Many people consider saving money to be one of their hardest financial struggles, if not the hardest. To be a good saver, you need to consistently be disciplined month after month and this takes a lot of hard work. A survey earlier this year just proves how difficult saving up can be as over a quarter of people were found to have no emergency fund of any kind and an even greater number don’t have savings that can cover 3 month worth of expenses.
Whilst some people find saving money at it, others are naturals at it so to speak. So if you’re part of the minority that puts money away regularly, congratulations—it’s an important part of laying the groundwork for a more secure financial future. But just because your balance is growing doesn’t mean there isn’t room for improvement in the way you save.
Here is a list of 5 saving mistakes that most people make and some strategies to counter this that will help you save money and hopefully make savings money that little bit easier!
Mistake: “I Save What’s Left Over”
What most people do: Most People ‘save what is left over’ after paying bills and making ‘fun’ purchases. The problem with this is that when you leave money that is earmarked for savings in your current account, you may start thinking you have more money to spend than you actually should! This is because you feel more confident about your balance and thus you won’t mind going out and spending more.
Advice: Pay Yourself First!
What you should do: Rather than saving what is left over, the first person you should pay each month is yourself. To do this, simply create an automatic transfer from your current account to your savings, at the beginning of each month. If you use this strategy and forget about it, you will be surprised at how much your savings will grow. (Only use this strategy if you normally would have funds eft over after covering your monthly regular bills)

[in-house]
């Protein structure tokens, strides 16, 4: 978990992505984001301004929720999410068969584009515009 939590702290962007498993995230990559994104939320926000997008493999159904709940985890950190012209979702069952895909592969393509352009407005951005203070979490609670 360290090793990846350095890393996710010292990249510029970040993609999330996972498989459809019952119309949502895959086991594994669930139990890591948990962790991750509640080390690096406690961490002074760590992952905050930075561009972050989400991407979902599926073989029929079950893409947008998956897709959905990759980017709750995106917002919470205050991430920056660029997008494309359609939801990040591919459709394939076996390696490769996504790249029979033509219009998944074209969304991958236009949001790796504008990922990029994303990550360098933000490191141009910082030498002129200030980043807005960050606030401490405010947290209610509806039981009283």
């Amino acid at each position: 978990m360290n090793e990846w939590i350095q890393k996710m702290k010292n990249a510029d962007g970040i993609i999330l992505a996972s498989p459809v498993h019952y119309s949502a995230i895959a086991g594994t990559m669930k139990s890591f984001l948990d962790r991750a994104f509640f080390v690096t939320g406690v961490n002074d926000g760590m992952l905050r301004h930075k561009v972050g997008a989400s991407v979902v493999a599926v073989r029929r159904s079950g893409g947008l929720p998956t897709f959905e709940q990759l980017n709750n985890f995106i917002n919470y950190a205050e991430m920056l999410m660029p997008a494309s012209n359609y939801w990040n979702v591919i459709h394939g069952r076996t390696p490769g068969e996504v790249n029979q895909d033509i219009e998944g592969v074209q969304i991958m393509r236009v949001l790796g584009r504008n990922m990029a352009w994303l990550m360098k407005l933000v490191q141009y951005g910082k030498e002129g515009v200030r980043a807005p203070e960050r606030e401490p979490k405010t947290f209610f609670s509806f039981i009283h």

Mistake: All My Savings Go Into One Pot”
What most people do: Most people put all their savings into one pot. This may be a good strategy as it is fun to see your balance grow but it is hard to know how much you have saved for different goals. For example, if your emergency fund is saved together with your deposit for a future house savings, you could easily deplete your emergency fund when it comes time to buy your house. Similarly, if your baby savings or future university education savings are in there too, it can lead to false confidence about how much you’ve actually saved, because mentally you’ve earmarked that money twice!
Advice: Create different savings accounts for different objectives.
What you should do: Create multiple sub-accounts for your savings as it will help you visualize your savings better for different objectives. Objectives can be based around emergency savings, future house downpayment or vacation savings. Many banks these days (especially if you use online banking) make this process super easy and you can even nickname your accounts so you know exactly what each one is earmarked for.
Mistake: “I Transfer Money Into a Savings Account Linked to My Current Account.”
What most people do: Most people transfer money to a savings account that is ‘linked’ to their current account. The problem with this is that you sometimes dip into your savings account to fund an impulse purchase because the money is easy to get to.
Advice: Create an ‘Untouchable’ Savings Account